Reeder’s Movie Reviews: Oppenheimer

Universal Pictures, 2023

“Now I am become Death, the destroyer of worlds.”

Biopics are notoriously fraught with difficulty. They have to achieve an emotional and intellectual resonance, as well as a period look and feel. The script has to reflect and enhance the inherent drama in the lives of its characters, and the main one really has to matter. In Oppenheimer, the British-American writer-director Christopher Nolan embraces the challenge of telling the story of the “most important person who ever lived,” as he puts it. 

This talky, three-hour-long epic, a veritable compendium of cinematic grammar and technology, unfolds in three distinct phases. It has at least as many perspectives, to which you’re invited to add your own. It features an all-star cast, even in relatively minor roles, and it displays the obsessions of both Oppenheimer and Nolan. 

As the lead here, the Irish actor Cillian Murphy (28 Days Later, Peaky Blinders) gives an astonishing performance. His slight frame, angular cheekbones and translucent blue eyes–his fellow cast members have referred to them as “ocean eyes”–all help convey J. Robert Oppenheimer’s probing intellect and nagging, debilitating doubt. He also replicates his character’s physical mannerisms with a high degree of precision, including the way he holds the inevitable cigarettes. Given his penchant for authenticity, Nolan actually shaped the production schedule to accommodate Murphy’s different haircuts, rather than resorting to wigs. To paraphrase his subject’s wife in the movie, this is Murphy’s moment as an actor, as he embodies the scientist become war hero become Cold War era scapegoat. 

The narrative unfolds in broad sections: the Cambridge, Göttingen, Princeton and Cal-Berkeley years (1924-1942), the Manhattan Project period (1942-46) and the post-war aftermath (1946-1954), when his political and scientific opponents questioned Oppenheimer’s loyalty and challenged his security clearance, even as he became more passionate about his fears of a nuclear apocalypse. It makes for a gripping, if drawn out, tale.

In reality, Nolan effectively subverts the biopic genre, in that he regularly changes the chronology and perspective. We first meet the young Oppenheimer as a brilliant, impatient post-graduate researcher and theoretical physicist. The other extraordinary minds who would find their way to Los Alamos, New Mexico at the height of the Second World War also begin making appearances, including Edward Teller (a perfectly cast Benny Safdie). A self-deprecating Niels Bohr (Kenneth Branagh), a down-to-earth Albert Einstein (Tom Conti) and the ever-loyal Nobel Prizewinner Enrico Fermi (Danny Deferrari) help complete this all-star scientific universe. What we–and Oppenheimer–will come to appreciate is how personality and power can corrupt the pursuit of “pure” knowledge. Even as the new Barbie film luxuriates in fashionable pink, this picture exudes moral gray.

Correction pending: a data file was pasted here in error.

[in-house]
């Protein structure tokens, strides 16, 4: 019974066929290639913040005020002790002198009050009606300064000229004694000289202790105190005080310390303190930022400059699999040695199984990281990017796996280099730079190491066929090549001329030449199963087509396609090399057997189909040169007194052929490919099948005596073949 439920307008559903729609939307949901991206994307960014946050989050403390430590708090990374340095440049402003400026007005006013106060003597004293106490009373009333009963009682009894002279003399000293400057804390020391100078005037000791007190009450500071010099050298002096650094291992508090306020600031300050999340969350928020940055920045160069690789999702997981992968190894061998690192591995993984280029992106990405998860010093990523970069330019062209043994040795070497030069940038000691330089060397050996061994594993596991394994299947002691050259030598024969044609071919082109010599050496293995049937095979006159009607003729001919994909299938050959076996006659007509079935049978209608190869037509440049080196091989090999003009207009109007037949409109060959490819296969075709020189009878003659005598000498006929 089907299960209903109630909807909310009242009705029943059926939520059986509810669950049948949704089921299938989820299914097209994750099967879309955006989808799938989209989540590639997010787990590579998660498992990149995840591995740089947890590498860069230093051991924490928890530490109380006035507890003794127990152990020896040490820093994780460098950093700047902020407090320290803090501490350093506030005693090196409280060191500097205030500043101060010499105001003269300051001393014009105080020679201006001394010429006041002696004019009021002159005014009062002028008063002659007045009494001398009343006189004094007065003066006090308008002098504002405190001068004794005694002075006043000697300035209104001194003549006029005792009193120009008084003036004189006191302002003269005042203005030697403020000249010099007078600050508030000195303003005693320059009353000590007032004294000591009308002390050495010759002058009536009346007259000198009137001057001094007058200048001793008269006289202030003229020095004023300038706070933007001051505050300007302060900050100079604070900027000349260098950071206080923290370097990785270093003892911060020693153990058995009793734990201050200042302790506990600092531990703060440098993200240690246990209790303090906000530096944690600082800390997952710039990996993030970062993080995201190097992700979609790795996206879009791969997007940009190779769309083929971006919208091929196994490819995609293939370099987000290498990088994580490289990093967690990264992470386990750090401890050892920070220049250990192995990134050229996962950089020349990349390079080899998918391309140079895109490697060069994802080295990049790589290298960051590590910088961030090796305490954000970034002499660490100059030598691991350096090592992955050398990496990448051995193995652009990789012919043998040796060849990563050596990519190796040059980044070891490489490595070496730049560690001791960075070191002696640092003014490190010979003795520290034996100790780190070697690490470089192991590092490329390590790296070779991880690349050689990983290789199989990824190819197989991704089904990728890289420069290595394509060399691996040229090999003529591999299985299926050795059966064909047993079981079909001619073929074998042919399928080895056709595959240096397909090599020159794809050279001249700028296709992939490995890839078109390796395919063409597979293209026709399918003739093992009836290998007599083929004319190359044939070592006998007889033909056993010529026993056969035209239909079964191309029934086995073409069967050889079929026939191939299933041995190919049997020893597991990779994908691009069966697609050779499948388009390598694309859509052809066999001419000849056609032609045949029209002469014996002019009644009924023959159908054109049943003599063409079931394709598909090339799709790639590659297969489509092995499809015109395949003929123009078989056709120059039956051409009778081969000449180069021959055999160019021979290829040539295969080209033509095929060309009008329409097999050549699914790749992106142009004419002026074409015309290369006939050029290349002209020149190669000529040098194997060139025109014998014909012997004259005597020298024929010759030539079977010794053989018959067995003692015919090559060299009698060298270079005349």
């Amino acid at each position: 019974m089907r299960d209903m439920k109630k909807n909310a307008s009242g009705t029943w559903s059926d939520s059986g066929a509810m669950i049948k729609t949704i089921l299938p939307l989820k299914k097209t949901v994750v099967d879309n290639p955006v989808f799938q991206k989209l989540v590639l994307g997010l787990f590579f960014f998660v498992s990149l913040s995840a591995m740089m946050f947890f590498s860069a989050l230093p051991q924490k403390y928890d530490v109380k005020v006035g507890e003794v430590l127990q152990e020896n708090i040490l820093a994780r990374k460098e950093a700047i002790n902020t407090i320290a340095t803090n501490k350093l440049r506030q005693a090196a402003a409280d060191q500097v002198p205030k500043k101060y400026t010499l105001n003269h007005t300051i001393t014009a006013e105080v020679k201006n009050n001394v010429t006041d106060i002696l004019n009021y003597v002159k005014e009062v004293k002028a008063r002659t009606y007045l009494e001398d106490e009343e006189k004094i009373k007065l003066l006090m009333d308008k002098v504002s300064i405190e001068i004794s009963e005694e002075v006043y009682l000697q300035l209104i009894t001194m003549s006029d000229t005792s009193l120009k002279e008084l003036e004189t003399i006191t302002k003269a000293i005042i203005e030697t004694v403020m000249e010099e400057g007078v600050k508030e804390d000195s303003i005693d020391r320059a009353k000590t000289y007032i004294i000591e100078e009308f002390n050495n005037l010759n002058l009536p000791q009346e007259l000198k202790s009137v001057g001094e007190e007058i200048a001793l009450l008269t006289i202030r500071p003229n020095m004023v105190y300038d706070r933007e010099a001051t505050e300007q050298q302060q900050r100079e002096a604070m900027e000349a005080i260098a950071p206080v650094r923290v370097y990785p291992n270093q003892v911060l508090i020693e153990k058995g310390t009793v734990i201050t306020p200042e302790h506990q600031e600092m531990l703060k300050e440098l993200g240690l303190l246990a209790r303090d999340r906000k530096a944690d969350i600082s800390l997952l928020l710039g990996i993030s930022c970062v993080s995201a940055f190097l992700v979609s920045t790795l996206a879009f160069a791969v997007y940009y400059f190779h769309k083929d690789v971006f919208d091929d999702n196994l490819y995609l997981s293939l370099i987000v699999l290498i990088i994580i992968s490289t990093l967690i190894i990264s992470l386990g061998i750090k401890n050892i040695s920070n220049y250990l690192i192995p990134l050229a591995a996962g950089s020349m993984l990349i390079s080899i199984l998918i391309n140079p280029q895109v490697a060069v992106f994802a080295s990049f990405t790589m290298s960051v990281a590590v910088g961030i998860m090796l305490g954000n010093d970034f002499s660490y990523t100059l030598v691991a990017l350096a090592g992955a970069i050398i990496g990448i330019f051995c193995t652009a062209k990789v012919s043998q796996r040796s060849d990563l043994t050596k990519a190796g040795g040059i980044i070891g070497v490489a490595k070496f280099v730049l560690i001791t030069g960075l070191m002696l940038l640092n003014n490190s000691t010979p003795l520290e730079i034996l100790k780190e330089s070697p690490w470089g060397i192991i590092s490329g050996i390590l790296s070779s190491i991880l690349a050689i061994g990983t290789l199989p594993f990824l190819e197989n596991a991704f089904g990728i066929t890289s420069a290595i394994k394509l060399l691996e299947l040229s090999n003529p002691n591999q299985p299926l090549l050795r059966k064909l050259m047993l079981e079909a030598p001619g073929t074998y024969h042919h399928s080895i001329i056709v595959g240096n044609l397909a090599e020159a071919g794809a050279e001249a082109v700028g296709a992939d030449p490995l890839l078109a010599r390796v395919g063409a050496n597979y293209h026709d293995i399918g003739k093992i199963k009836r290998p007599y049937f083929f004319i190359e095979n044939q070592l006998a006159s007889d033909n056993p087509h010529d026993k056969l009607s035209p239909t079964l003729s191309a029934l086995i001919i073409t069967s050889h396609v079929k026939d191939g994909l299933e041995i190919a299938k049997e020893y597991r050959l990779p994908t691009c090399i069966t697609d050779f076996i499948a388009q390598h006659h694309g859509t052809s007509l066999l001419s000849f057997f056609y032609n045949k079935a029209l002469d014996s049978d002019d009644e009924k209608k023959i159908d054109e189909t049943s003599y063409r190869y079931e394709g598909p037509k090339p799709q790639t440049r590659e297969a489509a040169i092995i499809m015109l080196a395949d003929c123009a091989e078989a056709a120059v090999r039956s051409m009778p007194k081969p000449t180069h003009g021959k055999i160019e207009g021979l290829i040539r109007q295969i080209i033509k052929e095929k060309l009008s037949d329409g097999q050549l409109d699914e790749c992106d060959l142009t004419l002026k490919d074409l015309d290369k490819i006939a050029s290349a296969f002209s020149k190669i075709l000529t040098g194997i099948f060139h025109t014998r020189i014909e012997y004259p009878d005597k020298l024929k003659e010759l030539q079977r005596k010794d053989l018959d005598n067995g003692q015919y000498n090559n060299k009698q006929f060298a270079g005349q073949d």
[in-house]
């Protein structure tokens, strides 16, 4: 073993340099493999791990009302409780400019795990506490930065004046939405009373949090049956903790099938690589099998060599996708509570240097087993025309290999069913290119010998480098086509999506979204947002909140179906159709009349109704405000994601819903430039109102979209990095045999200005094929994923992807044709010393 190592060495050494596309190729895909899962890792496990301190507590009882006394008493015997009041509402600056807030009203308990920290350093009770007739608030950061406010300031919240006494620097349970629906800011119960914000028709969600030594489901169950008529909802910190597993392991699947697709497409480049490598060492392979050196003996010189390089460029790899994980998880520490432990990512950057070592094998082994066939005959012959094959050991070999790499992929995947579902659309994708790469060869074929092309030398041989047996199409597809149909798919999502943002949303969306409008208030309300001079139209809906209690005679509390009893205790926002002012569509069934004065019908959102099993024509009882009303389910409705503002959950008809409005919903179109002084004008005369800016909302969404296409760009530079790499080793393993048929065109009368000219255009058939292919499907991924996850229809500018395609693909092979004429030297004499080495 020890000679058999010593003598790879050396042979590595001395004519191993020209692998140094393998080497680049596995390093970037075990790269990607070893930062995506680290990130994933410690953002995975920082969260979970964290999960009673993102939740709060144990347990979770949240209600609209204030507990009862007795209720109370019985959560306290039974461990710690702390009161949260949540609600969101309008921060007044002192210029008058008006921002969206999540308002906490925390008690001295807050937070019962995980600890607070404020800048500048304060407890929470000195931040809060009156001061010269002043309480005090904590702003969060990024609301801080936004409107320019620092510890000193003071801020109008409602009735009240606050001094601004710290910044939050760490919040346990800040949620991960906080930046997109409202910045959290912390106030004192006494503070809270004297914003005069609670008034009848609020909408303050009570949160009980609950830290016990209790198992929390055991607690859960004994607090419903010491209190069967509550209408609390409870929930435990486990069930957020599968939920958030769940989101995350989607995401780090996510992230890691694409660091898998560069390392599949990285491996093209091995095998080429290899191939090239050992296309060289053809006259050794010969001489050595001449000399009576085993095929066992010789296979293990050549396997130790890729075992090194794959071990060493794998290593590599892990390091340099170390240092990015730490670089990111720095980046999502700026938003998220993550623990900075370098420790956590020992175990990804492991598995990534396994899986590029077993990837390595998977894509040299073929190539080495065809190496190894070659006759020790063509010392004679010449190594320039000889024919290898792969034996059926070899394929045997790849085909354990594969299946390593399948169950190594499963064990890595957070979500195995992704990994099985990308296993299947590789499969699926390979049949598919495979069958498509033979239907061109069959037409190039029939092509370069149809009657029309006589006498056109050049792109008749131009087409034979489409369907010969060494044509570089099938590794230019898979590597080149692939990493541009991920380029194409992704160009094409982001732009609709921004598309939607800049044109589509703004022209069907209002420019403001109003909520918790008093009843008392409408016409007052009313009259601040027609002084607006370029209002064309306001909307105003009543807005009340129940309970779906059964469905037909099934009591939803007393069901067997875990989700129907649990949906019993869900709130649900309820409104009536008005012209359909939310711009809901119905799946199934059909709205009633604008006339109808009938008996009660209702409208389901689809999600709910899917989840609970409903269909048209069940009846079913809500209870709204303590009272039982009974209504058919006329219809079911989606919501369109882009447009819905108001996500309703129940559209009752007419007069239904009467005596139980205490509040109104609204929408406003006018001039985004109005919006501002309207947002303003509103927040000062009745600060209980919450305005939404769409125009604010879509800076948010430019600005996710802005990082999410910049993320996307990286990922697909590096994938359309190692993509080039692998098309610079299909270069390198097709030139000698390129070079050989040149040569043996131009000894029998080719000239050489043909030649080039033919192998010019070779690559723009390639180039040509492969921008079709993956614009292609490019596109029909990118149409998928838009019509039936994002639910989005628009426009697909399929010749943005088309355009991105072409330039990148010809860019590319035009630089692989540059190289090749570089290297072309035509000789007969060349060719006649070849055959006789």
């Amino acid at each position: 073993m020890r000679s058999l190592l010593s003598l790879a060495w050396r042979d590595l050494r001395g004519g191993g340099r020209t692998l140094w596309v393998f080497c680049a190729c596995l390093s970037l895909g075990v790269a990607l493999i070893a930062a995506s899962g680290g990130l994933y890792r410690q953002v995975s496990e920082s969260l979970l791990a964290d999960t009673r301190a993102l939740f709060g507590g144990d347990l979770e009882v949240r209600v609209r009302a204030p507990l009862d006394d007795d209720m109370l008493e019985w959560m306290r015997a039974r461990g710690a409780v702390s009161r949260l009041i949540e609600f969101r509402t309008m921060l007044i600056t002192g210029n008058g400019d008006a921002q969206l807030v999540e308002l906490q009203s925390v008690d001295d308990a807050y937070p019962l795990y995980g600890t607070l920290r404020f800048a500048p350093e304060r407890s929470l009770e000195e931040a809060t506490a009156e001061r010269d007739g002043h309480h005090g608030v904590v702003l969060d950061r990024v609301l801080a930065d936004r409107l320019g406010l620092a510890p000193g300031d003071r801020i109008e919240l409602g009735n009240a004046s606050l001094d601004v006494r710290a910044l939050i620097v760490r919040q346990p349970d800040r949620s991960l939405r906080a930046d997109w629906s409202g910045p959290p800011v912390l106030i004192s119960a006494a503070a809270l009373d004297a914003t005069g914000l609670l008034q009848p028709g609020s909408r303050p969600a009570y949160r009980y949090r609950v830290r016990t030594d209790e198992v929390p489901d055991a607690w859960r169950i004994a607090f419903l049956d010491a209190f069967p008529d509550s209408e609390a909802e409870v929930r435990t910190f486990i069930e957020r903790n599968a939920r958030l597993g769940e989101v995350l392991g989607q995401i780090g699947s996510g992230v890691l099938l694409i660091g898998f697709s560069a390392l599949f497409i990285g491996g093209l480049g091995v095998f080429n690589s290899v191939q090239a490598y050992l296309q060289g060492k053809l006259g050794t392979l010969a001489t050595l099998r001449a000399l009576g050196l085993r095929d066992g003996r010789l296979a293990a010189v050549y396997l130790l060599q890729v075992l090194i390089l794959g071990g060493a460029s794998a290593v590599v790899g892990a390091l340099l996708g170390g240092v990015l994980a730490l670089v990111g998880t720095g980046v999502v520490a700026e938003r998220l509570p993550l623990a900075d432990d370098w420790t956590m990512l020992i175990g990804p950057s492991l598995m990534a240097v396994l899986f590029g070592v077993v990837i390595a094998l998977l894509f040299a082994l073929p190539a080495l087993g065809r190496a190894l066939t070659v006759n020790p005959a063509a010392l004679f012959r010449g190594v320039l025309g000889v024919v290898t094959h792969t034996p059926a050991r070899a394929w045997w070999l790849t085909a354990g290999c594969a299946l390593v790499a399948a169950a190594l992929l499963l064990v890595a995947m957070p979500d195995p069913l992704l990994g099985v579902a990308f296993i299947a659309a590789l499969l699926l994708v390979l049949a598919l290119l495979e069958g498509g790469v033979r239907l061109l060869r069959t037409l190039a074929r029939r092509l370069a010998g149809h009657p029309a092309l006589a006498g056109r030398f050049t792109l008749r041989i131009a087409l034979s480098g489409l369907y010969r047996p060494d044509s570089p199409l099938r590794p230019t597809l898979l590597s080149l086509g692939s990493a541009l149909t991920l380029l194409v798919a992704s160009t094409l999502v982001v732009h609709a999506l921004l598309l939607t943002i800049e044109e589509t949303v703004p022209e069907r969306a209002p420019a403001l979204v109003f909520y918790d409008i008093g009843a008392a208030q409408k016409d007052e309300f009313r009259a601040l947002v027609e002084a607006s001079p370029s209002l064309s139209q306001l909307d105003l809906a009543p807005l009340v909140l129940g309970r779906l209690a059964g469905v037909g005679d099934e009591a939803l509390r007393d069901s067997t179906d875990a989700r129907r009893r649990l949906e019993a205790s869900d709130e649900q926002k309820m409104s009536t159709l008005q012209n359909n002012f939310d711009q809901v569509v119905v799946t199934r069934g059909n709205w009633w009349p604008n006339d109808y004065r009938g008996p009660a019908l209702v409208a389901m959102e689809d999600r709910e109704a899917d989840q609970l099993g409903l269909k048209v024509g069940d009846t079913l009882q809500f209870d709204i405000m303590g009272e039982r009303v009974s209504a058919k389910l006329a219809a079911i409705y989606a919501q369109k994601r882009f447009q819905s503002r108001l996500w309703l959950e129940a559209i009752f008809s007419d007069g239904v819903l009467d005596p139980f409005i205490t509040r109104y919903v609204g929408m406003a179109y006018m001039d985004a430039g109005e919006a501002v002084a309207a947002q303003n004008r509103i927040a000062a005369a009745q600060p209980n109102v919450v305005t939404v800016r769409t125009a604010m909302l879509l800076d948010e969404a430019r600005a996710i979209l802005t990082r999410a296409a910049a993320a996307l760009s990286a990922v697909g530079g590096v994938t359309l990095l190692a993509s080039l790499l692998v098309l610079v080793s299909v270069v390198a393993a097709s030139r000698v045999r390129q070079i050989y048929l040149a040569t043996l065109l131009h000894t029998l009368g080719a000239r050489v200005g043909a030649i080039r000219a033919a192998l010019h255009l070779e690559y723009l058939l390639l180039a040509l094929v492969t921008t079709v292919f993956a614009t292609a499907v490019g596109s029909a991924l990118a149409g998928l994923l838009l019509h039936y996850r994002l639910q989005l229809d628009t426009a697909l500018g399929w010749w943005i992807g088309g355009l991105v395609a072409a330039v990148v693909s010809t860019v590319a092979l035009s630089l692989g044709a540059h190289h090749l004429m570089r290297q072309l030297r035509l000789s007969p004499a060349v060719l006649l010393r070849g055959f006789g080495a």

Two women figure prominently in the screenplay, which Nolan adapted from Kai Bird and Martin J. Sherwin’s biography of Oppenheimer, American Prometheus, initially published in 2005. Jean Tatlock, a Stanford-trained psychiatrist and member of the Communist Party of the United States, began a passionate on-again, off-again relationship with “Oppie” in 1936. She eventually took her own life in San Francisco in 1944, and scholars often cite Oppenheimer’s naming of the first test of a nuclear weapon–”Trinity,” from a poem by John Donne–as a tribute to her. As memorably portrayed here by Florence Pugh in her few scenes, Tatlock exhibits many of the same traits of intellectual voracity and nagging angst as her lover.

Emily Blunt inhabits the role of Katherine “Kitty” Oppenheimer, the German-American biologist and botanist who married the future “Father of the Atomic Bomb” in 1940, having already become pregnant with their first child. We get glimpses of Kitty throughout the first two acts: her professional and maternal frustration, her alcoholism, her steely personality. But then, in the post-war section of the movie, she finally gets to shine. Blunt, an actor justifiably praised for her consistently sharp, incisive work on screen, owns the part.